Kyrö is Out to Show America How Finland Does Rye
Can terroir be expressed in a spirit? The Kyrö team makes the case.
Oct. 2018Written by Brian WrightPhotography by Anna DeMasi
It’s 11:25 a.m. on a Tuesday morning during late summer day when five Finns walk into a Chicago bar. When they leave 40 minutes later, they pack into a car and head to a liquor store 15 minutes away. From there, the Finnish Five pop into a trendy restaurant, followed by a neighborhood cocktail lounge and, finally, end their day at a newly opened boutique hotel.
While that may read like a noon-until-night bar crawl, for the owners and founders of Finland’s Kyrö Distillery Company, it is day two of a weeklong trip to introduce the American Midwest to Kyrö.
Miika Lipäinen, Jouni Ritola, Mikko Koskinen, Kalle Valkonen and Miko Heinilä are the owners, founders, distillers, packaging designers, and jacks-of-all-trades of Kyrö, a rye-focused distillery located in the Finnish village of Isokyrö. Since 2014, the five friends have been producing single malt rye whisky and rye gin out of an old dairy farm the five converted into a distillery.
The idea to open a distillery came to the group in a uniquely Finnish setting: the sauna.
According to Heinilä, the origin story goes something like this:
On May 10, 2012, the five friends decided to head to the sauna for the day and while there sampled a foreign rye whiskey Lipäinen had just brought back from the U.S. That American-made rye amazed the group, as well as sparked the question: Why isn’t anyone in Finland producing a rye whisky?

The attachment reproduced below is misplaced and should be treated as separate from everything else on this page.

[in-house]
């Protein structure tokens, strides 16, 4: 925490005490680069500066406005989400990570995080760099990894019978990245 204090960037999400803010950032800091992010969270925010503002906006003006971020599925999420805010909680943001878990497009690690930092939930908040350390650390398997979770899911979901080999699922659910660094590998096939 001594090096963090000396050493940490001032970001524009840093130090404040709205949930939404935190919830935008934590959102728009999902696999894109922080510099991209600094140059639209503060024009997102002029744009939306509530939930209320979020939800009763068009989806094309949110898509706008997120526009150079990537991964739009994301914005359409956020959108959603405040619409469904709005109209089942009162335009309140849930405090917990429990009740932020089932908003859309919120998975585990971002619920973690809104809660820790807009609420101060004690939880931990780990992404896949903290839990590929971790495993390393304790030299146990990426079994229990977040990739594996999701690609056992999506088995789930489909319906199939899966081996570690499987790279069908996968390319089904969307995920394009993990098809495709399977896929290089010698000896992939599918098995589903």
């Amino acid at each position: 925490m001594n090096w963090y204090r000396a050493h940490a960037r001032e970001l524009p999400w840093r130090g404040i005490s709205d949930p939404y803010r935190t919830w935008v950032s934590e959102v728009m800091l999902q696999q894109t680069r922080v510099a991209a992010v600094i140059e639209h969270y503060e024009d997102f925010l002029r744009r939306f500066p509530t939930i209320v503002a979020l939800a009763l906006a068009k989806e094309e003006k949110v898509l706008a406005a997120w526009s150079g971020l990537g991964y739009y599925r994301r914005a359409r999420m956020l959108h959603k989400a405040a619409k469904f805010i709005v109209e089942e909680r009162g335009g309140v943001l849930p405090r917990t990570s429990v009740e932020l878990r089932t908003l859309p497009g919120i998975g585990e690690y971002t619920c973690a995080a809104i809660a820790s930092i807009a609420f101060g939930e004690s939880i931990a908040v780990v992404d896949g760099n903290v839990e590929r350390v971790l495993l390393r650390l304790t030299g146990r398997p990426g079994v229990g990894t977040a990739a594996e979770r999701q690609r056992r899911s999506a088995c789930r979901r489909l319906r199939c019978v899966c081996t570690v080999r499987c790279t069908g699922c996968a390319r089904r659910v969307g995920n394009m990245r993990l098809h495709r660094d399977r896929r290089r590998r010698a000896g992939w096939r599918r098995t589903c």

“Rye is the most Finnish of grains,” said Heinilä. “So much so that our national dish is rye bread.”
Recognizing the opportunity in front of them, the five men set to work. Exactly one year later to the day, Kyrö produced its first distillate. 11 months later the distillery bottled its first batches of Napue Gin and New Make Whisky.
"Rye is the most Finnish of grains."
- Miko Heinilä, Co-Founder of Kyrö
In that first year, Kyrö sold 5,000 bottles, but in 2015 that number soared when news broke that the International Wine & Spirits Competition (IWSC) had awarded Kyrö’s Napue Gin “The World’s Best Gin for Gin & Tonic.”
“We suddenly found ourselves doing gin and tonics in morning news programs all over Finland,” said Lipäinen. “Our original plan was to do 23,000 bottles that year, but we ended up bottling 100,000, and had to cap it there because we reached a legal limit for our distillery size. It was a crazy two years after that. Still is.”
Having successfully put themselves on the back bar of every reputable gin joint throughout Finland and the U.K., the five founders now have their sights set on the U.S., and after that, the world.
“We have the very lofty goal of being the world's best-known rye distillery in 2022,” said Lipäinen.
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